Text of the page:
Arab-China Business Conference: the Shift Toward China Intensifies
June 13, 2023, 2022 (EIRNS)—The 10th Arab-China Business Conference, held June 11-12 in Riyadh, Saudi Arabia, drew more than 2,000 participants, and signified the shift of Saudi Arabia and other Gulf countries towards business and economic growth with China—as U.S. Secretary of State Tony Blinken impotently flails his arms. Hosted in Saudi Arabia for the first time and organized by the Ministry of Investment of the Kingdom of Saudi Arabia, the conference was held in partnership with the General Secretariat of the League of Arab States, the Chinese Council for the Promotion of International Trade, and the Union of Arab Chambers.
It followed Chinese President Xi Jinping’s epoch-making meetings March 6-10 in Beijing with Saudi and Iranian representatives, resulting in the normalization of Saudi and Iranian relations, bridging the Sunni-Shi’a divide. Then on March 28, Saudi Arabia’s cabinet approved a memorandum on granting the Kingdom the status of a dialogue partner in the Shanghai Cooperation Organization on the Sept. 22, 2022.
On May 28, the New Development Bank, founded in 2014 at the BRICS summit in Fortaleza, Brazil, announced that it was in talks with Saudi Arabia to become the bank’s ninth member, stating: “In the Middle East, we attach great importance to the Kingdom of Saudi Arabia and are currently engaged in a qualified dialogue with them.”
Notably, in 2022, trade between Arab countries and China surged to a substantial $430 billion, a 31% jump over the level in 2021. Of that, Saudi-China trade represented $106 billion. Earlier this year, China agreed to build a steel plant in Saudi Arabia, which neither the United States and Britain has ever deigned to do. In the last two days, 30 trade deals worth $10 billion have signed at the Riyadh conference, but that is just the beginning. The highlights include a $5.6 billion agreement between the Saudi Investment Ministry and Human Horizons, a Chinese developer of autonomous-car driving technologies and manufacturer of electric cars, to establish a joint venture for automotive research, development, manufacturing, and sales; and a $250 million deal between Saudi railway company SABATCO and CRRC, China’s state-owned manufacturer of rail transit equipment, to manufacture rail cars and wheels in Saudi Arabia. CRRC is world’s largest supplier of rail transit equipment with the most complete product lines and leading technologies, including for high-speed and maglev.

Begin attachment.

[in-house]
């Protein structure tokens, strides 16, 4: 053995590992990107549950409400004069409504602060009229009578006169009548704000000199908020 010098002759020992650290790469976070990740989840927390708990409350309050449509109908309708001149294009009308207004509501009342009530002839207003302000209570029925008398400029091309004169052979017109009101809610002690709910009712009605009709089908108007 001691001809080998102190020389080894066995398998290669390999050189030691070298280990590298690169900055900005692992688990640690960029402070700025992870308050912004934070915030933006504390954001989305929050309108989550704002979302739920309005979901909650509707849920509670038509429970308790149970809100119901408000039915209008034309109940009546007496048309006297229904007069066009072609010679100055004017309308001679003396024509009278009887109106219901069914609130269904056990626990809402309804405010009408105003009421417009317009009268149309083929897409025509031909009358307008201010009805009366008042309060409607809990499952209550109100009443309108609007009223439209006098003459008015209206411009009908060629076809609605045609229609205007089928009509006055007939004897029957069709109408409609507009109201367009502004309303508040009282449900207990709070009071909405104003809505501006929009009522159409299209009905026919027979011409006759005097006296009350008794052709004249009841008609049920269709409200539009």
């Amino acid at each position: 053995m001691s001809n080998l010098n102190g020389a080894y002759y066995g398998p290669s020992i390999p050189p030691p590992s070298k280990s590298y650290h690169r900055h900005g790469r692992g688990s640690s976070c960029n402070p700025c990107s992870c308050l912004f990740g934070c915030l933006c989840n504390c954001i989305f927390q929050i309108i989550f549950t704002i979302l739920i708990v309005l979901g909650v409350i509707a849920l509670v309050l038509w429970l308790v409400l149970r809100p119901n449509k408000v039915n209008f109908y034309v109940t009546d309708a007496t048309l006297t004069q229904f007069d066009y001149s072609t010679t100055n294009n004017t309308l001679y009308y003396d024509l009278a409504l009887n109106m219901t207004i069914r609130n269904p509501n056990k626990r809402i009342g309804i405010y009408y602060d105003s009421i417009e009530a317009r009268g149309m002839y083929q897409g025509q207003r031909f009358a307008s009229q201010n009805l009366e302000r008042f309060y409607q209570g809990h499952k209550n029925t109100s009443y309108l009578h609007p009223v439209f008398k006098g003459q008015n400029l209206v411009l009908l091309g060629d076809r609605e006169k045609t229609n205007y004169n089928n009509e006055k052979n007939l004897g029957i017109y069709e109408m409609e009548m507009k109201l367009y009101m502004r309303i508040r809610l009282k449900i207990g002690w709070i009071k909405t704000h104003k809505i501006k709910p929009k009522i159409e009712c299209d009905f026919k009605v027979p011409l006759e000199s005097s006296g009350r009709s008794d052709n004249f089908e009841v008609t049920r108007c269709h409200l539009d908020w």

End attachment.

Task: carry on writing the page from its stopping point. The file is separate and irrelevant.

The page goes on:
The two U.S. visits to the Riyadh, on May 7 by National Security Advisor Jake Sullivan (May 7) and on June 9 by Secretary of State Antony Blinken (June 9), during which they advised Saudi Arabia to decrease its connection with China, seem to have fallen on deaf ears. While Saudi Arabia will firmly maintain ties with the United States, it appears that the tide is shifting. No longer will Saudi Arabia be the West’s watchdog in the Arab world. On June 11, when asked about U.S. criticism of Saudi Arabia’s ties with China, Energy Minister Prince Abdulaziz bin Salman replied, “I totally ignore it.”
The Arab-China Business conference was capped by Dilma Rousseff, new president of the New Development Bank, who delivered the closing keynote speech on June 13, saying: “China and Saudi Arabia have the potential to re-write the rules of the global energy market leading the way in diversifying currencies and embracing new models of economic collaboration. This partnership can also inspire the Global South to expand the intra and extra regional trade, offering greater possibilities for countries that are marginalized by the traditional international financial system.”